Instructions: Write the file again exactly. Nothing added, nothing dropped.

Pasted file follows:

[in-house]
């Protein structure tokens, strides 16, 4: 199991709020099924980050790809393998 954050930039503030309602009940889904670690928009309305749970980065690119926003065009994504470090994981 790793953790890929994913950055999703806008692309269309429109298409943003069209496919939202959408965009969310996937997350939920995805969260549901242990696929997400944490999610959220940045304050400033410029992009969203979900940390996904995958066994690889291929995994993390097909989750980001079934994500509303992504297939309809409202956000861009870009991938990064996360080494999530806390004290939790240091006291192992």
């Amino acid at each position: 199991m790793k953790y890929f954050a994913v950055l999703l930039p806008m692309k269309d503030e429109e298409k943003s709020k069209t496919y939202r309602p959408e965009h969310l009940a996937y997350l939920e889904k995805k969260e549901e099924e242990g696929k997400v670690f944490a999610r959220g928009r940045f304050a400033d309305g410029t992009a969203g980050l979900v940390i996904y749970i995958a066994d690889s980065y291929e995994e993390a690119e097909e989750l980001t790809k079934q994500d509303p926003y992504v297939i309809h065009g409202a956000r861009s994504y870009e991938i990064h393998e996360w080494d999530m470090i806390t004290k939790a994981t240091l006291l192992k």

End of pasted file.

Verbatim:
[in-house]
């Protein structure tokens, strides 16, 4: 199991709020099924980050790809393998 954050930039503030309602009940889904670690928009309305749970980065690119926003065009994504470090994981 790793953790890929994913950055999703806008692309269309429109298409943003069209496919939202959408965009969310996937997350939920995805969260549901242990696929997400944490999610959220940045304050400033410029992009969203979900940390996904995958066994690889291929995994993390097909989750980001079934994500509303992504297939309809409202956000861009870009991938990064996360080494999530806390004290939790240091006291192992």
């Amino acid at each position: 199991m790793k953790y890929f954050a994913v950055l999703l930039p806008m692309k269309d503030e429109e298409k943003s709020k069209t496919y939202r309602p959408e965009h969310l009940a996937y997350l939920e889904k995805k969260e549901e099924e242990g696929k997400v670690f944490a999610r959220g928009r940045f304050a400033d309305g410029t992009a969203g980050l979900v940390i996904y749970i995958a066994d690889s980065y291929e995994e993390a690119e097909e989750l980001t790809k079934q994500d509303p926003y992504v297939i309809h065009g409202a956000r861009s994504y870009e991938i990064h393998e996360w080494d999530m470090i806390t004290k939790a994981t240091l006291l192992k």